Don't flatter yourselves, it's not only an IT issue. I remember working as a sales manager in the 90's, when all the kids I used to beat up in school were all of a sudden cool and hip for once. Nerds became the needed elite, and a a result demanded top dollar for their supremacy.
I always said that it would come to an end. As more and more people were buying computers at home and becoming more IT savvy, the bottom would fall out of the market if they weren't prepared to work for less. Because IT was initially something nobody knew about and creating new code was like being given a blank cheque, there was no way to determine value of services and thus, geeks were setting the bar, as high as they could. I had a friend who wrote a Python script the banks bought and he made millions INSTANTLY, literally one night begging for someone to buy him a beer and the next day ready to buy the bar. He sailed on for about 6 months until someone (locally) provided new scripts for less. He committed suicide the next day after losing his deal with the bank.
It's just like an overnight rockstar sensation, rise and crash.
I know this seems off topic but really it's the same thing with outsourcing. When an IT employee used to work for ridiculous amounts of money, the market fell and they weren't prepared to work for less and got laid off because someone else can do the job for less. Whether the quality is the same or not, North American consumers are cheap as hell and don't mind sacrificing quality for price (proof, WalMart, Black Friday riots etc.) People think they are actually being clever by being cheap, not simply wise with money or thrifty but EL CHEAPO !
I've said it here a thousand times, this topic never came up before, eventually IT will be a minimum wage role, like working in the mail room or taking phone orders for $10/hr. Why anyone would invest so much time, money and effort to learn a skill that rapidly ISN'T a skill, is beyond me.
I have trades licences, thankfully not everyone at home wants to fix their own car or machine their own parts. When they do, I usually get the repair work anyway after they screw it up. But it's not a field of overnight successes. It's a union field where fewer people have the skills and those who are self taught cause more problem than they began with. You can't just find, copy and paste scripts from the web.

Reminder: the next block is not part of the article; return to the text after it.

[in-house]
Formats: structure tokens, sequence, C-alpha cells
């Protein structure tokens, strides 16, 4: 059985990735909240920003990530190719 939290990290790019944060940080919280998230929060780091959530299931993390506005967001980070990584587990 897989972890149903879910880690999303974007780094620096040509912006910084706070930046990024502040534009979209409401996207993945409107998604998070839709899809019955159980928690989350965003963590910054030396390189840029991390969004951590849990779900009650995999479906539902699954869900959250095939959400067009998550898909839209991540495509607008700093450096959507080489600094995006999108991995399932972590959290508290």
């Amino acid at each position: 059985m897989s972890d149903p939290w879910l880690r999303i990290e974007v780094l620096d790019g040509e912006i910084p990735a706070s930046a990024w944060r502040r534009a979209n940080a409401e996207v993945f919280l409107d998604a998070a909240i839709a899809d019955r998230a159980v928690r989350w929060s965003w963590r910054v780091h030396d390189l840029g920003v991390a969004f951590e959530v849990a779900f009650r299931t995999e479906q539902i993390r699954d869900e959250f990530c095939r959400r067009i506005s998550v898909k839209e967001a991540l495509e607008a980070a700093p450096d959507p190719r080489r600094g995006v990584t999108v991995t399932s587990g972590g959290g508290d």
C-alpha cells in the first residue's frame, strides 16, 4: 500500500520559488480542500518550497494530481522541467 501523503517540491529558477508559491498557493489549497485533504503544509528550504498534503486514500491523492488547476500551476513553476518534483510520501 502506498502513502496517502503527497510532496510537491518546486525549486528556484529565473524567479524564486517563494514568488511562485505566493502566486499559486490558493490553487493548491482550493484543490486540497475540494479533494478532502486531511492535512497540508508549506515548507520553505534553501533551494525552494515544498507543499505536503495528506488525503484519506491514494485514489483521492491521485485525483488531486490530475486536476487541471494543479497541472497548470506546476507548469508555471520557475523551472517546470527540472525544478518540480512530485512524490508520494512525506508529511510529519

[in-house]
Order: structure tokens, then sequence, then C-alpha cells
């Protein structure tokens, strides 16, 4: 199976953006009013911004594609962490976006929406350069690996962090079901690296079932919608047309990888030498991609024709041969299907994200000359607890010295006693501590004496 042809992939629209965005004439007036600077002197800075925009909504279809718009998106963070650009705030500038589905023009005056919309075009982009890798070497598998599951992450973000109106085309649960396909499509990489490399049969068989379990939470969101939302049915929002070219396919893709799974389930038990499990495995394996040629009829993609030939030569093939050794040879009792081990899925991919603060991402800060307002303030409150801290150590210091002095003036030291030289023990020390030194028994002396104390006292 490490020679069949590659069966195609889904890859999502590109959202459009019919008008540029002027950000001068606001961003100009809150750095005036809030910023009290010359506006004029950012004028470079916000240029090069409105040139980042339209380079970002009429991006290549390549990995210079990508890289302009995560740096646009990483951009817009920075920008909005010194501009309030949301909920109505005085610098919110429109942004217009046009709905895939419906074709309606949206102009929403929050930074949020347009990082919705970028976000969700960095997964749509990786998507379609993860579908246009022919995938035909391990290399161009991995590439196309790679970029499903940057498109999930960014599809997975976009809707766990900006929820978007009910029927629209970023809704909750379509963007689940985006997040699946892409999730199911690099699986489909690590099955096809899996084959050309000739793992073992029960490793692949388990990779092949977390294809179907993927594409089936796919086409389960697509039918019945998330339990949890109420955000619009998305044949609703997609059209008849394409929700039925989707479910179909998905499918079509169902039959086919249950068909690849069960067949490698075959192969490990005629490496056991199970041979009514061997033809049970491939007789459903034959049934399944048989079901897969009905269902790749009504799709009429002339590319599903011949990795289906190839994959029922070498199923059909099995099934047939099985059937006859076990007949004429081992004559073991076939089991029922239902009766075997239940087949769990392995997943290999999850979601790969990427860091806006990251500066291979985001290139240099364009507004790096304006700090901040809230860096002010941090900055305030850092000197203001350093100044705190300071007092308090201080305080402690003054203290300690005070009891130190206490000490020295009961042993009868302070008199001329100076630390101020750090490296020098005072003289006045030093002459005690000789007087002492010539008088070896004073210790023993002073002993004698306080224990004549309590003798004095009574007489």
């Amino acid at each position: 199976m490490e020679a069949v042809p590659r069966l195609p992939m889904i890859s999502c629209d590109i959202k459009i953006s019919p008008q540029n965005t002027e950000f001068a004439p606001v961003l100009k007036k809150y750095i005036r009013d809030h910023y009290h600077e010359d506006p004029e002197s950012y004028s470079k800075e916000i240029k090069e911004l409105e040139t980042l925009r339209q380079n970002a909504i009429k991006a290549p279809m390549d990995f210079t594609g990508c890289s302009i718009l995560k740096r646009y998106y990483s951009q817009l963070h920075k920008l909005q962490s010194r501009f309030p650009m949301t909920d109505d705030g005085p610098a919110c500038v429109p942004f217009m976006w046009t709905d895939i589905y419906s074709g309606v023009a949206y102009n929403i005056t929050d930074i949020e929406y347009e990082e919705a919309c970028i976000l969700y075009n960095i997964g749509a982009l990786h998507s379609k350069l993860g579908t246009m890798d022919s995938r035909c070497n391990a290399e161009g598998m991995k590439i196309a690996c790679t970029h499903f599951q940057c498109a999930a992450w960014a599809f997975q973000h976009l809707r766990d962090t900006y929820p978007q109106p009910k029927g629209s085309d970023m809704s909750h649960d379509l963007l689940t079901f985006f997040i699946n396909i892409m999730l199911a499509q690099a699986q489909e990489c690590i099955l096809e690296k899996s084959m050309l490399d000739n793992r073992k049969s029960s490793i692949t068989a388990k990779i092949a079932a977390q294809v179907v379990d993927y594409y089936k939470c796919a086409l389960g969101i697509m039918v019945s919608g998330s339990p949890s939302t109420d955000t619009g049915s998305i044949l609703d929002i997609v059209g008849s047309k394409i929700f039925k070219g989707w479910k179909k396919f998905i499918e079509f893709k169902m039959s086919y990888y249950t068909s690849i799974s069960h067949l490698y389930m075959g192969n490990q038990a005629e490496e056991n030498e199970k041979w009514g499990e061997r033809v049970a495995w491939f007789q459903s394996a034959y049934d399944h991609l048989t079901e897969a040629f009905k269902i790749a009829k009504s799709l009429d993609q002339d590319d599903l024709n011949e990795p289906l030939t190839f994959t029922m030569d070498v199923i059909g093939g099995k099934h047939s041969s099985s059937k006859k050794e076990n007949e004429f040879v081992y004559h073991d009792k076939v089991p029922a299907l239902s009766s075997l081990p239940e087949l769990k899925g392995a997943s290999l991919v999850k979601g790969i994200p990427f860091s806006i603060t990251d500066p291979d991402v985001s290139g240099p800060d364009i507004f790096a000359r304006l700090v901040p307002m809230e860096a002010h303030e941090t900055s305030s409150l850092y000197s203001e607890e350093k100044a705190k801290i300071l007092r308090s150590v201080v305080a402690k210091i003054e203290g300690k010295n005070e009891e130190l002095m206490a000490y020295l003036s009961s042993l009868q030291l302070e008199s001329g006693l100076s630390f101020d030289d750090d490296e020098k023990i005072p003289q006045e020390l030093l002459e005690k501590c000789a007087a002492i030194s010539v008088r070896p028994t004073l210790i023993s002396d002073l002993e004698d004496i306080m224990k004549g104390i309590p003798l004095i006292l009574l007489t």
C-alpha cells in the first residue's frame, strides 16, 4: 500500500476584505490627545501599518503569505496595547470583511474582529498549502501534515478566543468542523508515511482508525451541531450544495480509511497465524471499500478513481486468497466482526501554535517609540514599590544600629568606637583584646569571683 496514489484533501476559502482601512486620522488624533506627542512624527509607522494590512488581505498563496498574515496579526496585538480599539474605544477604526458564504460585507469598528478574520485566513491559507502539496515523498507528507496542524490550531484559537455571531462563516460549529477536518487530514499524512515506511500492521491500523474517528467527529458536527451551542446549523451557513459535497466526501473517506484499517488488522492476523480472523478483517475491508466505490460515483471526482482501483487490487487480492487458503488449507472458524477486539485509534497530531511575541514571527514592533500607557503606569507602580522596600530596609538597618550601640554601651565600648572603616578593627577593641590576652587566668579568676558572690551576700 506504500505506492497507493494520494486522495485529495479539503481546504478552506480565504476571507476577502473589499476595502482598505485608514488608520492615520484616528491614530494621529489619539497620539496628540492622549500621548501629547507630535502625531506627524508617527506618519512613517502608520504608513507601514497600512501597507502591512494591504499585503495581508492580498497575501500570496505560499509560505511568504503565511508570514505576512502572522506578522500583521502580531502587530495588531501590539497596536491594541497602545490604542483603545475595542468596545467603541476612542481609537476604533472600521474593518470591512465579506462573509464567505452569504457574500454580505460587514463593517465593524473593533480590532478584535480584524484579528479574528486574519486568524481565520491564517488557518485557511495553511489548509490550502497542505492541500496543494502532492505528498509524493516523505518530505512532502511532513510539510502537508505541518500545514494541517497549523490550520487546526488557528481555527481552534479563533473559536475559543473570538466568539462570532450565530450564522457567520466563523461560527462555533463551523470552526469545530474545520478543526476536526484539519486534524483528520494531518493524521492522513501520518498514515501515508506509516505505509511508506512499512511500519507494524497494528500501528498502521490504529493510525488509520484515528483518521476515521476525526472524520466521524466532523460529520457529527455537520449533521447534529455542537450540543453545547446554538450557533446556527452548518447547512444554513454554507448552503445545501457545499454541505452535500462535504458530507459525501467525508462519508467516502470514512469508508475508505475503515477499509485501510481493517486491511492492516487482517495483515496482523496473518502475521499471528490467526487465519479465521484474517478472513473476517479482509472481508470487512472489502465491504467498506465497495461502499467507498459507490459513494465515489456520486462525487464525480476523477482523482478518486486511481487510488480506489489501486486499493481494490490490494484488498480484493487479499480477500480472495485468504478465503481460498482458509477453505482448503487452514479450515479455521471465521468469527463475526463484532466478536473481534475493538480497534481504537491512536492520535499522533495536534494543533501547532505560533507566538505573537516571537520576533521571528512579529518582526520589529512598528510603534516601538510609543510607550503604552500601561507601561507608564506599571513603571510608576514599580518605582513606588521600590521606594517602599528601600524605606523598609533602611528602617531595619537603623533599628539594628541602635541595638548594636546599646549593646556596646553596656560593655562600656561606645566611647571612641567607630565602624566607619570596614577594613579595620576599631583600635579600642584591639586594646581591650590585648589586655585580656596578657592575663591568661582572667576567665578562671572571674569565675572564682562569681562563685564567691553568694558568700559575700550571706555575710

IT was a dead end role before it got going. Remember when having A+ got you a job? Then you needed an MCSE, then a CCNA, now you need a degree in computer science to get even a half decent job, even then its a very competitive industry because everyone felt that simply upgrading certs would get them that million dollar start up role. Then again, a great deal of, the people doing it have no concept of business operations because business operations were as new to them as IT was to their employers.
Because people have decided that buying substandard crap from Asia is better than buying quality from North America for a few percent more, now even Canada is being flooded with bloody WalMarts (which, thankfully, often don't do as well here as in the US or aren't allowed to open at all in many cities). As a result, many good quality Canadian owned outlets are now closing the doors, even The Hudsons Bay company, which dates back WELL before WalMart, is taking a hit and has shut down Zellers (their discount outlets).
What does all this have to do with IT outsourcing and lack of quality employees? Everything, because PEOPLE in North America have such standards and only want CHEAP, not good, CHEAP. It's not just an 'IT' problem, it's everything company's make and consumers buy.
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